13 human trafficking victims rescued, five people charged in operation led by Mississauga, Brampton cops


Published May 31, 2023 at 11:34 am

Peel Regional Police Deputy Chief Nick Milinovich speaks to the media on Wednesday morning about a human trafficking investigation that saved 13 victims.

Police say a phone tip received just over one year ago has led to the rescue of 13 human trafficking victims in Mississauga, the recovery of large amounts of cocaine and property, and numerous charges laid against five people.

Peel Regional Police, who led the sweeping, year-long multi-jurisdictional investigation dubbed Project Pacific, said at a news conference this morning (May 31) at police headquarters in Mississauga that the initial tip in April 2022 led them to a criminal network operating bawdy houses out of at least one condo complex and other locations in Mississauga.

All 13 victims are of Chinese descent, police say, and were of varying immigration status in Canada and some not yet authorized to work here when they were “manipulated and coerced” into providing sex services for cash.

They have since been rescued from their captors by police and are being provided with all the support services they need in order to recover from their ordeal, Peel police Deputy Chief Nick Milinovich told reporters.

Meanwhile, two Mississauga women (ages 55 and 63), a 71-year-old Mississauga man, a 39-year-old Markham woman and a 59-year-old Milton woman are facing numerous charges related to sex and human trafficking, drugs and other offences.

Police say they anticipate additional charges and more arrests as the probe continues. They also believe there are more victims.

As a result of the probe, police also seized more than $48,000 in property and cash, both Canadian and U.S. currency.

Human trafficking is a fast-rising problem across Canada and specifically in Mississauga and Brampton, where a series of factors make Peel an attractive place for crooks to do human trafficking business.

Milinovich told the news conference that while enforcement of human trafficking is crucial, just as important are the services and support provided immediately and longer term to those rescued from the clutches of the illegal activity.

Also of critical importance is that members of the public play their role in reporting to police any signs of human trafficking they might notice.

“This investigation resulted in saving 13 people and it all started with one phone call from someone who recognized the signs” of what appeared to be human trafficking activity, said Milinovich.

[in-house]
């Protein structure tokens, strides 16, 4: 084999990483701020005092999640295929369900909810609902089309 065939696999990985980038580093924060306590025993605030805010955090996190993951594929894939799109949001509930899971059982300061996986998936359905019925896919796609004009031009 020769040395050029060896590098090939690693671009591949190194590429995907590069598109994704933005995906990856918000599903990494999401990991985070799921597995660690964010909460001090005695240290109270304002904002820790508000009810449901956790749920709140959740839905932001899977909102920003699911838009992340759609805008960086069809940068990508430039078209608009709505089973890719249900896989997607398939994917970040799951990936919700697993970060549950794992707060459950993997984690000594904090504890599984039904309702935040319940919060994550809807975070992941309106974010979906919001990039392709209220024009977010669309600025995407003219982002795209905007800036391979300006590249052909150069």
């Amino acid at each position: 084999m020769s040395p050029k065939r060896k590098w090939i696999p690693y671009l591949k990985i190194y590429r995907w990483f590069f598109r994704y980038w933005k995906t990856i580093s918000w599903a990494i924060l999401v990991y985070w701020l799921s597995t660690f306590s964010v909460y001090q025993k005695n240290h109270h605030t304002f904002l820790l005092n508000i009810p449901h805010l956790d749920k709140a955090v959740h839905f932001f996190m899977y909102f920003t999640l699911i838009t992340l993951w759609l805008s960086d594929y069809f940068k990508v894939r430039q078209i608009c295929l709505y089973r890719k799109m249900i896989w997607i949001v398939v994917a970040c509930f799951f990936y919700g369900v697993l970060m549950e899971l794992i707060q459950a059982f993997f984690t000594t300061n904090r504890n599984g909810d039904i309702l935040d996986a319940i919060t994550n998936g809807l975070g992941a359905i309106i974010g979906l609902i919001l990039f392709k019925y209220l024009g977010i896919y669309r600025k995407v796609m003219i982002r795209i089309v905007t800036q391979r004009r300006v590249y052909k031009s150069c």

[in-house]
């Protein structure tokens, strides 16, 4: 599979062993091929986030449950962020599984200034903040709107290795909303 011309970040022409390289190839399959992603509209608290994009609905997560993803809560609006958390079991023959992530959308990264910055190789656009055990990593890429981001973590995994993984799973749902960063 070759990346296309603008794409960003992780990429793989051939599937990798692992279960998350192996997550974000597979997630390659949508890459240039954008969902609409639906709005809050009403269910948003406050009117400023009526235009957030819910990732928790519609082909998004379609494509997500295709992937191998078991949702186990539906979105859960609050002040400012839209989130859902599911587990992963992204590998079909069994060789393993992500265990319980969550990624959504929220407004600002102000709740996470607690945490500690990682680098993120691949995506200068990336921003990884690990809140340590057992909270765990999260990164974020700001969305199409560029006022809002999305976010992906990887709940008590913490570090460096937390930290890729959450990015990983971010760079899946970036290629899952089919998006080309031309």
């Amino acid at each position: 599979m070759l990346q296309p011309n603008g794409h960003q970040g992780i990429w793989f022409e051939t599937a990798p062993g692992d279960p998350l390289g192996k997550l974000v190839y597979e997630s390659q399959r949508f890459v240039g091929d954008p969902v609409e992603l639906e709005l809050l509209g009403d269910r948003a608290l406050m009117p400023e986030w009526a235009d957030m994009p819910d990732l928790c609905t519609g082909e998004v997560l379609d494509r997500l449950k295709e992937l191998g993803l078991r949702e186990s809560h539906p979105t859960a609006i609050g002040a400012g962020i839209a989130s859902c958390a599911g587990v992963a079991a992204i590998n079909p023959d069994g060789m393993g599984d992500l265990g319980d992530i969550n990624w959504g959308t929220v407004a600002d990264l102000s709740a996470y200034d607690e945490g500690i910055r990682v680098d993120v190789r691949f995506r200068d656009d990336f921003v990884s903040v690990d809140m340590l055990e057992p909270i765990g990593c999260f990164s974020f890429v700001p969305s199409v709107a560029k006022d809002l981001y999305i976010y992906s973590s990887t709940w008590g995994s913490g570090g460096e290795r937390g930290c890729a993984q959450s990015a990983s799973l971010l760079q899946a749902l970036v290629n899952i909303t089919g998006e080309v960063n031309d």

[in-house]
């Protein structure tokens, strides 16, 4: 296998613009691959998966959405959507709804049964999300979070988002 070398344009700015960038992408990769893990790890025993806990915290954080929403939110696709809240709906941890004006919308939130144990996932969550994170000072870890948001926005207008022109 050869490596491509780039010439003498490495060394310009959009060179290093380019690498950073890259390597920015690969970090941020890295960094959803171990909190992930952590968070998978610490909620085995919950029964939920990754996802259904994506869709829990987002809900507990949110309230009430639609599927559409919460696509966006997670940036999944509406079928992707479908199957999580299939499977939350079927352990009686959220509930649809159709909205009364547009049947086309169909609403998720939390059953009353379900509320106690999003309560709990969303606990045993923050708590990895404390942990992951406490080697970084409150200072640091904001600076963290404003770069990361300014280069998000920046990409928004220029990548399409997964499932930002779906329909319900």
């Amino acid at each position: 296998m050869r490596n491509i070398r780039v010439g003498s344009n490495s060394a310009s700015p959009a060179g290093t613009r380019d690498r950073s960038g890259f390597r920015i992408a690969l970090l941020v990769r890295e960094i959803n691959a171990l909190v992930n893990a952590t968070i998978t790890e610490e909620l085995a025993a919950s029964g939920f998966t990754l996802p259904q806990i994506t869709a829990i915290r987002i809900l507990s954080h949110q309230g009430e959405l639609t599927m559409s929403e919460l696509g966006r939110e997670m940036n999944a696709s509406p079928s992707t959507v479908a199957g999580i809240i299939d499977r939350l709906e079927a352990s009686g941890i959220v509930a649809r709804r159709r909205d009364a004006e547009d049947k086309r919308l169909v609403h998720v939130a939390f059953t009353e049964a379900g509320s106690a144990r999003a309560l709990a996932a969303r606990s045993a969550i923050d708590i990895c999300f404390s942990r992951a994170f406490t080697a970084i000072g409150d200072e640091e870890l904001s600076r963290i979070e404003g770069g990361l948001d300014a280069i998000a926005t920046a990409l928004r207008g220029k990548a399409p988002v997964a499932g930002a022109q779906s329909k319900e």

“So, one message I leave you with: Report it if you suspect it.”

Police say if anyone suspects signs of human trafficking, they can call their local police force, Crime Stoppers at 1-800-222-8477 or the Canadian Human Trafficking Hotline at 1-833-900-1010.

The deputy chief added that anyone, particularly those with any number of vulnerabilities, can be targeted by those seeking to profit in the realm of human trafficking.

“Human trafficking is something that can happen anywhere to anyone,” Milinovich said. “In many cases, the victims are too afraid to come forward and ask police for help…and (in some cases) they are not aware they are being exploited.”

Det. David Laing, a member of the Peel police Specialized Enforcement Bureau Vice Unit and lead investigator on the case, referred to Project Pacific as a “challenging and complex” investigation.

He said victims were coerced and manipulated by those operating the criminal network and sex services were advertised via the internet.

Leaders of the illegal enterprise continued to benefit financially from the victims, police said.

“One thing (all victims) had in common,” said Laing, “is that they all came to Canada for a better life…and 12 of them were recruited” while in Canada.

He added that the public can play a big role in the fight against human trafficking, and that this case is an example of that.

“One member of our community recognized something that didn’t seem right…saw signs similar to human trafficking and made that call to the Peel police Vice Unit,” said Laing. “It shows the impact one community member can have to save victims.”

Four women are facing various charges in the wake of the investigation.

Yu-Hobley Lan, 63, and Kwai Lin Tso, 55, both of Mississauga, Leung Ngai, 59, of Milton, and Yuan Yuan Zhang, 39, of Markham, are all charged.

Eamonn Handrahan, 71, of Mississauga, was later charged with possession for the purpose of trafficking (cocaine).

The proximity of Mississauga and Brampton to major transportation hubs puts the area at risk for sex trafficking activities. Some 62 per cent of Canadian human trafficking cases originate in the GTA, in part due to access to major highways and Pearson Airport.

In 2022, Region of Peel officials approved a $2.1 million human trafficking plan aimed at protecting those who could be victimized and bringing to justice those who are involved in the criminal activity.

Peel officials and police say human sex trafficking impacts the lives of many people, primarily women, with victims facing long-lasting effects of trauma. The average age of victims is 12 to 24, and Ontario accounts for more than 70 per cent of reported cases in Canada.

In February of this year, it was announced that an Ontario-wide enforcement initiative launched in late 2021 had resulted in numerous arrests and charges laid as of early 2023.

insauga's Editorial Standards and Policies advertising